Avoid Falling Prey to Smart Device Vulnerabilities in the Office
Devices are getting smarter. Thermostats remember your temperature preferences, home security systems distinguish between friendly and suspicious visitors, and glucose monitors automatically dispense insulin to those with diabetes.
Smart devices are entering every part of our lives, including the office, where innovations such as tablets and voice-activated assistants are transforming the ways people work — but they may not be as smart as we think. To protect ourselves, individuals and businesses should be aware of four smart device vulnerabilities.
1. Security vs. convenience
IHS Markit forecasts that the Internet of Things (IoT) market will grow from 15.4 billion devices in 2015 to 75.4 billion in 2025. According to PwC, weak security protocols are the biggest threats to the industry.1 As devices get smarter, the number of vulnerabilities increases, and any device connected to the internet can be hacked. The more devices connected, the more entry points hackers have — making it harder to identify the location of a security breach.
At the DEF CON Hacking Conference in 2016, hackers crowded around the IoT Village to try their hands at breaking into smart devices, ranging from door locks and thermostats to wheelchairs and solar panel arrays. Network World reported they discovered vulnerabilities in 23 devices. Door locks could be bypassed, wheelchairs controlled, thermostats set to extreme temperatures, and solar arrays shut down or physically destroyed.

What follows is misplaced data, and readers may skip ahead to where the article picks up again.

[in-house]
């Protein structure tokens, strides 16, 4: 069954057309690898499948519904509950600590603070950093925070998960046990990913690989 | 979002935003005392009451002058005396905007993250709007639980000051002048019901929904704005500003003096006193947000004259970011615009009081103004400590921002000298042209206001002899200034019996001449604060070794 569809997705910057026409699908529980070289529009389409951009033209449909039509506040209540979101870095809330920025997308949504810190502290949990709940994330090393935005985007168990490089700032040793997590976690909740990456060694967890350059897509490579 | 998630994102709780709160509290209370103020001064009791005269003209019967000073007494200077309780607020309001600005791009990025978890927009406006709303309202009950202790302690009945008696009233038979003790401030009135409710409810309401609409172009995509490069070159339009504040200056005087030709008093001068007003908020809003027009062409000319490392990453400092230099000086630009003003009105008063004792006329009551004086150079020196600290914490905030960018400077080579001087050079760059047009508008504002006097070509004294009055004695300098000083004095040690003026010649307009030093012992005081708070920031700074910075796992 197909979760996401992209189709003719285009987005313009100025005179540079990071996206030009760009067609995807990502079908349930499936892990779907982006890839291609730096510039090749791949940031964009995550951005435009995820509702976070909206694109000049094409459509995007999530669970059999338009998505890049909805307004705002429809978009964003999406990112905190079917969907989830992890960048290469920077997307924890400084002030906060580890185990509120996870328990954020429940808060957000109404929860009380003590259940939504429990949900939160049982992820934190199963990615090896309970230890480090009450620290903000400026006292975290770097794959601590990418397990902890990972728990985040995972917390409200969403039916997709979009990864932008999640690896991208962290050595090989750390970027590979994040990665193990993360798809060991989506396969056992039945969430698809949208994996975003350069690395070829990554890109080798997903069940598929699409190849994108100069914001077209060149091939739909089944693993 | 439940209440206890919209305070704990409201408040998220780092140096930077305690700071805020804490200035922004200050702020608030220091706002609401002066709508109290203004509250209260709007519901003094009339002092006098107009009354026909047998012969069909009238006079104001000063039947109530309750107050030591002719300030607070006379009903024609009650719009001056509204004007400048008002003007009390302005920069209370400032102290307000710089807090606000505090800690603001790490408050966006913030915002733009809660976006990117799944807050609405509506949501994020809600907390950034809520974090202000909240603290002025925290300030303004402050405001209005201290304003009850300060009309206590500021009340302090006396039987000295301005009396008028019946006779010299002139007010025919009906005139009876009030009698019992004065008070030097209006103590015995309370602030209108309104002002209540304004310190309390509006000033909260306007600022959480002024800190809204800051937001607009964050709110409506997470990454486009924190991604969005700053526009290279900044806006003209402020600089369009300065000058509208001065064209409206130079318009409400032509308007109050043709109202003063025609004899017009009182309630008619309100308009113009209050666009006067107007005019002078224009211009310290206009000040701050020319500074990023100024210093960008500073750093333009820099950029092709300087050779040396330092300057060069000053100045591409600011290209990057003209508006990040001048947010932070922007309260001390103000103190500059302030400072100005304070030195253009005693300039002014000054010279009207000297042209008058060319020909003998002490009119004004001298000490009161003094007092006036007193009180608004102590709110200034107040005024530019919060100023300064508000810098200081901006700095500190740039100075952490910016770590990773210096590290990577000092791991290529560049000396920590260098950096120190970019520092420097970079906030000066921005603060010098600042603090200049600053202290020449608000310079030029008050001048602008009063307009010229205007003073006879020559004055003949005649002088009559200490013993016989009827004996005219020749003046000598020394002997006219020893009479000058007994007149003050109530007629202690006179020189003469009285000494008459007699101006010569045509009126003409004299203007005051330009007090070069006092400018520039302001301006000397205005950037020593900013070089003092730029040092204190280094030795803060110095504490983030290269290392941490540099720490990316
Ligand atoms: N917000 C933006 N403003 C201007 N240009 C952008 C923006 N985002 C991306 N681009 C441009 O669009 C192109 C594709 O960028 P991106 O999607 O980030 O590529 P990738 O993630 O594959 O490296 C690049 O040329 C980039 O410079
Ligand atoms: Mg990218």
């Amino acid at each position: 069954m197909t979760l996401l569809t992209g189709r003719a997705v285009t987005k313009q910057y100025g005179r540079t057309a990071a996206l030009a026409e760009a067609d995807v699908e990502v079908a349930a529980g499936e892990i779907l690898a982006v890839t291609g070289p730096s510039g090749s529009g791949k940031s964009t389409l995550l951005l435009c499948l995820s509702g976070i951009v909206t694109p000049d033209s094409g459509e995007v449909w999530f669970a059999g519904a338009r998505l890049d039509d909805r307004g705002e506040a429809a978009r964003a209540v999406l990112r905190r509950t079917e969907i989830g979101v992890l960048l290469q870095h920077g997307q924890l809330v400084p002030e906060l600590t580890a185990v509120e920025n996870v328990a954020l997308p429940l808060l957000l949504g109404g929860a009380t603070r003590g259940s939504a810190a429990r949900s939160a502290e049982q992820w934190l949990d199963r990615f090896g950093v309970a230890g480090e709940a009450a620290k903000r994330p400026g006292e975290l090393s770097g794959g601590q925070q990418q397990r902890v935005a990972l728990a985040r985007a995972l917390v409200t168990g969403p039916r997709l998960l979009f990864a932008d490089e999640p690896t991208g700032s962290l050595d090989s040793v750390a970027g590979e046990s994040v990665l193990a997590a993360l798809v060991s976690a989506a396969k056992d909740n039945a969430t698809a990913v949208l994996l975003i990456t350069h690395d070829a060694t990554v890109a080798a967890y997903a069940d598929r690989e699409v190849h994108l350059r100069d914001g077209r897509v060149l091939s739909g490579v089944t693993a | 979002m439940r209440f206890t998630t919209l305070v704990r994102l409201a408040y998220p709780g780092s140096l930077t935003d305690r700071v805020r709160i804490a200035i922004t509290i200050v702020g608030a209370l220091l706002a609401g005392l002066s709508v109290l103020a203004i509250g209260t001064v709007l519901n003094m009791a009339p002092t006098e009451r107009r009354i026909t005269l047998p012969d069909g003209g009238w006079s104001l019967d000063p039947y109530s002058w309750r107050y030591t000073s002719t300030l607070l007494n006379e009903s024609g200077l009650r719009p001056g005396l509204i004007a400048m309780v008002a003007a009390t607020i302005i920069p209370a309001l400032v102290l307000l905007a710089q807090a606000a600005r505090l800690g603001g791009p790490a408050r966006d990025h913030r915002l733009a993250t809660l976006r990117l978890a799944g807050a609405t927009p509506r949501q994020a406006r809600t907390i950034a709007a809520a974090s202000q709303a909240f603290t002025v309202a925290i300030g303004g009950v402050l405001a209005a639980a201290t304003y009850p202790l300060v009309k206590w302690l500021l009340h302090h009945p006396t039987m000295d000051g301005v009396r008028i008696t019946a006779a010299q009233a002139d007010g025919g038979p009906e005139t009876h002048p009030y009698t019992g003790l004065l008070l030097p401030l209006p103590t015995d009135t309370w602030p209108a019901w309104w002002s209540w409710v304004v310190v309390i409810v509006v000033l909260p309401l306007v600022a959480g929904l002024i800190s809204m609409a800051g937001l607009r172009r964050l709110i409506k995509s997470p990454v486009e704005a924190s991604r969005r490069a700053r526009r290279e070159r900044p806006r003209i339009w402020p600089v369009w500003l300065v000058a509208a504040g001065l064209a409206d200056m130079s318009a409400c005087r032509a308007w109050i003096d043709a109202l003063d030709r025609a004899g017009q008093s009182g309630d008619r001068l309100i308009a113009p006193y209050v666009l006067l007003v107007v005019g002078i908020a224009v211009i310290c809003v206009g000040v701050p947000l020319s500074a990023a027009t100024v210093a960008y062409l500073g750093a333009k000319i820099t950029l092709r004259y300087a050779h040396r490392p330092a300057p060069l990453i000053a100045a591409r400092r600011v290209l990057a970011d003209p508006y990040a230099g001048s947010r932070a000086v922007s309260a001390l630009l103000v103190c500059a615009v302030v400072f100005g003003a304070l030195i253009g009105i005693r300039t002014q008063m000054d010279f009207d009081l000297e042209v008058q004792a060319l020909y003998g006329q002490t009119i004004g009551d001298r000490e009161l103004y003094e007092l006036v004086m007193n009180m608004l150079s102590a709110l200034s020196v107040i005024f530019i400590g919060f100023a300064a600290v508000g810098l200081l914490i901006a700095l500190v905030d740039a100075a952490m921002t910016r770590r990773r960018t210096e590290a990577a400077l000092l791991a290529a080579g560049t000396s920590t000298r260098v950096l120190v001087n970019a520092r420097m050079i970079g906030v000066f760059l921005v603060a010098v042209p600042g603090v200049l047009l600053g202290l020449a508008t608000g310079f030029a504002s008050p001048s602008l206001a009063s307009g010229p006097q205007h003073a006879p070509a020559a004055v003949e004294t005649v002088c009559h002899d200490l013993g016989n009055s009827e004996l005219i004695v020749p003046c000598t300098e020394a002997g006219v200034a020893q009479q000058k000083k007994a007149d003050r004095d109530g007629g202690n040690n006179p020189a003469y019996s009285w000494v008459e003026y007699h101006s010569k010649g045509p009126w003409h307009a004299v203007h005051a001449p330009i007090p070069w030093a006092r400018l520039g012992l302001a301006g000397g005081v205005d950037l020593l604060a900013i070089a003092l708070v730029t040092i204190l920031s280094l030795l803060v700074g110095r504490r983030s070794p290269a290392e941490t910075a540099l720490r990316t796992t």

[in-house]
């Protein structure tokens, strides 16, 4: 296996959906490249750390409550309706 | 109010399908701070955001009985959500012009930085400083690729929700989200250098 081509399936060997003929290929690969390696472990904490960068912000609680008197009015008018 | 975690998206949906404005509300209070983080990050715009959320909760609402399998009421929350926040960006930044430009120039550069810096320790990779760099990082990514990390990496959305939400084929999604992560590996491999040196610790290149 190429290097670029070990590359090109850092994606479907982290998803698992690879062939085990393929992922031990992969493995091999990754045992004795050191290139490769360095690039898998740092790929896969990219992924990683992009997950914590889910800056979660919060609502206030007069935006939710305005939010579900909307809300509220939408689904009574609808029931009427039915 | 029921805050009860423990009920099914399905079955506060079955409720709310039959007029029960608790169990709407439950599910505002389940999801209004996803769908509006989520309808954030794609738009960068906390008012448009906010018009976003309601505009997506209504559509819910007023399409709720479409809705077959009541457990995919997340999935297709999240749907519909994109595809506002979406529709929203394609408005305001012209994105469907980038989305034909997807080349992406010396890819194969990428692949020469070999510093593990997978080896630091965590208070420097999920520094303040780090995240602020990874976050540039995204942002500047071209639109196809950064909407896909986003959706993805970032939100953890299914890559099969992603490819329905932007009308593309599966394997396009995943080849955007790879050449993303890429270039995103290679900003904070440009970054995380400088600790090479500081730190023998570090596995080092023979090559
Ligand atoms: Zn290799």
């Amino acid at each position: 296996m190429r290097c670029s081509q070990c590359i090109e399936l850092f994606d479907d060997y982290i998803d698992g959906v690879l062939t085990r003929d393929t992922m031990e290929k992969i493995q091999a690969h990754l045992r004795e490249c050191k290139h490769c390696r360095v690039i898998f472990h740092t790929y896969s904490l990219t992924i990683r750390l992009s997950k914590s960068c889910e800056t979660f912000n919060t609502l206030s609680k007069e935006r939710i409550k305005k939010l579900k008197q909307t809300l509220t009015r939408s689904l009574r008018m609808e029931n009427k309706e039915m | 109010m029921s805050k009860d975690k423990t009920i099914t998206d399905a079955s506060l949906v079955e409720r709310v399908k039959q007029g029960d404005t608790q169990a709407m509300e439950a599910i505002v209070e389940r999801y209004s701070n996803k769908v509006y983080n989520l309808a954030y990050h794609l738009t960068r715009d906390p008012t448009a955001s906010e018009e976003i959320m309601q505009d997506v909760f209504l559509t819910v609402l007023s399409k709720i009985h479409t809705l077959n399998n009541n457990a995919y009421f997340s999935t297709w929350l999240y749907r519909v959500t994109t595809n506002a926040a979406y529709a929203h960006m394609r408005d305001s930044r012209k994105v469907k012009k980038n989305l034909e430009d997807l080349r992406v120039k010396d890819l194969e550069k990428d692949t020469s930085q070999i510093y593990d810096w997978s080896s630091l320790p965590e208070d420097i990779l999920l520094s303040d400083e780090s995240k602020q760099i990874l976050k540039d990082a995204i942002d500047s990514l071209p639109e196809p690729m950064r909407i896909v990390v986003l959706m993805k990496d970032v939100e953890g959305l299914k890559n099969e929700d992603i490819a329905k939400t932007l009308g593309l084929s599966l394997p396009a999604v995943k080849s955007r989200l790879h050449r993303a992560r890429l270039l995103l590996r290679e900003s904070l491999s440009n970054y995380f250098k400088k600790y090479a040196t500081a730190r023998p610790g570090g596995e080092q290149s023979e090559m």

Sacrificing security precautions to save time and effort is human nature, but it leaves a smart device's vulnerabilities exposed. It's one thing to be vigilant about security with a single device, but what if your entire home is filled with smart devices? It's your responsibility to follow cybersecurity best practices.
Workplaces use vast amounts of energy to keep the lights on, power office technology and regulate temperatures. According to National Grid, “Energy represents about 19% of total expenditures for the typical office building,” equaling an annual average of $1.34 per square foot for electricity.